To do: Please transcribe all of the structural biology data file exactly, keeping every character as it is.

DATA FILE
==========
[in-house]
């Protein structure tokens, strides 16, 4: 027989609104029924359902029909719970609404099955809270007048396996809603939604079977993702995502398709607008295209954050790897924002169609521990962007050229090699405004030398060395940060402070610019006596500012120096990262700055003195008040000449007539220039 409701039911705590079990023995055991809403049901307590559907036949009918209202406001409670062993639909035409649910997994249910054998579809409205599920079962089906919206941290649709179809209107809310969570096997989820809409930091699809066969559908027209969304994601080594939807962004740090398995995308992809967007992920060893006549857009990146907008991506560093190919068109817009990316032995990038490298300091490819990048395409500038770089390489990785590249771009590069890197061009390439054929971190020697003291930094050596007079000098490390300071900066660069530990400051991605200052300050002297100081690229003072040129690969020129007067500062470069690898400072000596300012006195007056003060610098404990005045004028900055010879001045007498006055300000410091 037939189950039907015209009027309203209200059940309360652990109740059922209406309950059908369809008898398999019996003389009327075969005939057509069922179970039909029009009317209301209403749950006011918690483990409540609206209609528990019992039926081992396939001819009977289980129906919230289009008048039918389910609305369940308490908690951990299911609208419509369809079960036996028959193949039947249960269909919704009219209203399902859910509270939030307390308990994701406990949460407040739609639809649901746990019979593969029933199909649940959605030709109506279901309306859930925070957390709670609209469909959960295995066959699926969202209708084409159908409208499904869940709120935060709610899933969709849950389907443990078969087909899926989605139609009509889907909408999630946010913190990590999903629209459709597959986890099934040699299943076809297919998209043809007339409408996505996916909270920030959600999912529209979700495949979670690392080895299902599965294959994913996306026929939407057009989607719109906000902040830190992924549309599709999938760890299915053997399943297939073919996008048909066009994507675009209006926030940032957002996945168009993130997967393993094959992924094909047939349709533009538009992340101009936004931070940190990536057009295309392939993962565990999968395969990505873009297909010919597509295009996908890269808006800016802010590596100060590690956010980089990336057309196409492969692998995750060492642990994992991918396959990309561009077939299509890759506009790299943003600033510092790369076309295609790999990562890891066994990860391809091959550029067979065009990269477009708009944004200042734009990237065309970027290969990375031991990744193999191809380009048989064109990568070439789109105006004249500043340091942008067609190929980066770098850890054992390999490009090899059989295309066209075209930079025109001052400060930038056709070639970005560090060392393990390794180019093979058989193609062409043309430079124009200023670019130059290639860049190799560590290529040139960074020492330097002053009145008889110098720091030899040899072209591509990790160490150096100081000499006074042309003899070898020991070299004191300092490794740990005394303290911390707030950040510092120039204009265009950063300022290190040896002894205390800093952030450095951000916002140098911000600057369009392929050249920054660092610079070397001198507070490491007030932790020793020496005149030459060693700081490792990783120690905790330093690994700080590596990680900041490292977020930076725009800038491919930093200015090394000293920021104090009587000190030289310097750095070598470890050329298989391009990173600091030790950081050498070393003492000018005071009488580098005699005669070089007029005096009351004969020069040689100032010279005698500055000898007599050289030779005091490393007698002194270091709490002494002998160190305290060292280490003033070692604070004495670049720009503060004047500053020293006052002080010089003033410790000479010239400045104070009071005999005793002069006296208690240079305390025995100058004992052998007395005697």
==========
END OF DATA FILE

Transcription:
[in-house]
């Protein structure tokens, strides 16, 4: 027989609104029924359902029909719970609404099955809270007048396996809603939604079977993702995502398709607008295209954050790897924002169609521990962007050229090699405004030398060395940060402070610019006596500012120096990262700055003195008040000449007539220039 409701039911705590079990023995055991809403049901307590559907036949009918209202406001409670062993639909035409649910997994249910054998579809409205599920079962089906919206941290649709179809209107809310969570096997989820809409930091699809066969559908027209969304994601080594939807962004740090398995995308992809967007992920060893006549857009990146907008991506560093190919068109817009990316032995990038490298300091490819990048395409500038770089390489990785590249771009590069890197061009390439054929971190020697003291930094050596007079000098490390300071900066660069530990400051991605200052300050002297100081690229003072040129690969020129007067500062470069690898400072000596300012006195007056003060610098404990005045004028900055010879001045007498006055300000410091 037939189950039907015209009027309203209200059940309360652990109740059922209406309950059908369809008898398999019996003389009327075969005939057509069922179970039909029009009317209301209403749950006011918690483990409540609206209609528990019992039926081992396939001819009977289980129906919230289009008048039918389910609305369940308490908690951990299911609208419509369809079960036996028959193949039947249960269909919704009219209203399902859910509270939030307390308990994701406990949460407040739609639809649901746990019979593969029933199909649940959605030709109506279901309306859930925070957390709670609209469909959960295995066959699926969202209708084409159908409208499904869940709120935060709610899933969709849950389907443990078969087909899926989605139609009509889907909408999630946010913190990590999903629209459709597959986890099934040699299943076809297919998209043809007339409408996505996916909270920030959600999912529209979700495949979670690392080895299902599965294959994913996306026929939407057009989607719109906000902040830190992924549309599709999938760890299915053997399943297939073919996008048909066009994507675009209006926030940032957002996945168009993130997967393993094959992924094909047939349709533009538009992340101009936004931070940190990536057009295309392939993962565990999968395969990505873009297909010919597509295009996908890269808006800016802010590596100060590690956010980089990336057309196409492969692998995750060492642990994992991918396959990309561009077939299509890759506009790299943003600033510092790369076309295609790999990562890891066994990860391809091959550029067979065009990269477009708009944004200042734009990237065309970027290969990375031991990744193999191809380009048989064109990568070439789109105006004249500043340091942008067609190929980066770098850890054992390999490009090899059989295309066209075209930079025109001052400060930038056709070639970005560090060392393990390794180019093979058989193609062409043309430079124009200023670019130059290639860049190799560590290529040139960074020492330097002053009145008889110098720091030899040899072209591509990790160490150096100081000499006074042309003899070898020991070299004191300092490794740990005394303290911390707030950040510092120039204009265009950063300022290190040896002894205390800093952030450095951000916002140098911000600057369009392929050249920054660092610079070397001198507070490491007030932790020793020496005149030459060693700081490792990783120690905790330093690994700080590596990680900041490292977020930076725009800038491919930093200015090394000293920021104090009587000190030289310097750095070598470890050329298989391009990173600091030790950081050498070393003492000018005071009488580098005699005669070089007029005096009351004969020069040689100032010279005698500055000898007599050289030779005091490393007698002194270091709490002494002998160190305290060292280490003033070692604070004495670049720009503060004047500053020293006052002080010089003033410790000479010239400045104070009071005999005793002069006296208690240079305390025995100058004992052998007395005697």